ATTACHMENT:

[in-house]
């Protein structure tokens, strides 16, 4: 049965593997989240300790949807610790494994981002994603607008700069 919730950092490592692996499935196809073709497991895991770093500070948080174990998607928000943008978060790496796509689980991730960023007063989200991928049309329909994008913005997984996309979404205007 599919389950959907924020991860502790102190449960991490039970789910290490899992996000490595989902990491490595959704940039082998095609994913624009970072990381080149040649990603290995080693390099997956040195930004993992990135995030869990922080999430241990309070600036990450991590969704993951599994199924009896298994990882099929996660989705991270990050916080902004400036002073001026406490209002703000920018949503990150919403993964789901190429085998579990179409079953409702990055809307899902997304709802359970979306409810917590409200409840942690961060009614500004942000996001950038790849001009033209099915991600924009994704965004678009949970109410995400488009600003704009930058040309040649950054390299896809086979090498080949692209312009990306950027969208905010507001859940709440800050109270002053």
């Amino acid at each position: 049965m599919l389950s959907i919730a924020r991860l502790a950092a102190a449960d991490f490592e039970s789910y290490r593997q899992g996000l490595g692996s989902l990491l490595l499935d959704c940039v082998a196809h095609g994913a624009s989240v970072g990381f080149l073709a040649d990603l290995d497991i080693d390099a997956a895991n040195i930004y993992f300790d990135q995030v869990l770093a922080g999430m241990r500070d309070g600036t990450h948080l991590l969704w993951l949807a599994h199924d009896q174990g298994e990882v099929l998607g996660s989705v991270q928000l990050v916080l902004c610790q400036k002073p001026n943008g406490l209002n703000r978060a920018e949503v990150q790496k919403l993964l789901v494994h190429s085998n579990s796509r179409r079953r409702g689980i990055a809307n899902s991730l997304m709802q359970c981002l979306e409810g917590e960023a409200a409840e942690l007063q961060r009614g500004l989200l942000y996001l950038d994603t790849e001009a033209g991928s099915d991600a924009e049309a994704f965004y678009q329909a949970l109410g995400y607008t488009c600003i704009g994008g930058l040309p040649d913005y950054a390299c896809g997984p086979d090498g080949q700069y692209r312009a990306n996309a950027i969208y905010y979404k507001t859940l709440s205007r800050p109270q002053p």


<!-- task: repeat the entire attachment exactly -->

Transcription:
[in-house]
């Protein structure tokens, strides 16, 4: 049965593997989240300790949807610790494994981002994603607008700069 919730950092490592692996499935196809073709497991895991770093500070948080174990998607928000943008978060790496796509689980991730960023007063989200991928049309329909994008913005997984996309979404205007 599919389950959907924020991860502790102190449960991490039970789910290490899992996000490595989902990491490595959704940039082998095609994913624009970072990381080149040649990603290995080693390099997956040195930004993992990135995030869990922080999430241990309070600036990450991590969704993951599994199924009896298994990882099929996660989705991270990050916080902004400036002073001026406490209002703000920018949503990150919403993964789901190429085998579990179409079953409702990055809307899902997304709802359970979306409810917590409200409840942690961060009614500004942000996001950038790849001009033209099915991600924009994704965004678009949970109410995400488009600003704009930058040309040649950054390299896809086979090498080949692209312009990306950027969208905010507001859940709440800050109270002053």
């Amino acid at each position: 049965m599919l389950s959907i919730a924020r991860l502790a950092a102190a449960d991490f490592e039970s789910y290490r593997q899992g996000l490595g692996s989902l990491l490595l499935d959704c940039v082998a196809h095609g994913a624009s989240v970072g990381f080149l073709a040649d990603l290995d497991i080693d390099a997956a895991n040195i930004y993992f300790d990135q995030v869990l770093a922080g999430m241990r500070d309070g600036t990450h948080l991590l969704w993951l949807a599994h199924d009896q174990g298994e990882v099929l998607g996660s989705v991270q928000l990050v916080l902004c610790q400036k002073p001026n943008g406490l209002n703000r978060a920018e949503v990150q790496k919403l993964l789901v494994h190429s085998n579990s796509r179409r079953r409702g689980i990055a809307n899902s991730l997304m709802q359970c981002l979306e409810g917590e960023a409200a409840e942690l007063q961060r009614g500004l989200l942000y996001l950038d994603t790849e001009a033209g991928s099915d991600a924009e049309a994704f965004y678009q329909a949970l109410g995400y607008t488009c600003i704009g994008g930058l040309p040649d913005y950054a390299c896809g997984p086979d090498g080949q700069y692209r312009a990306n996309a950027i969208y905010y979404k507001t859940l709440s205007r800050p109270q002053p």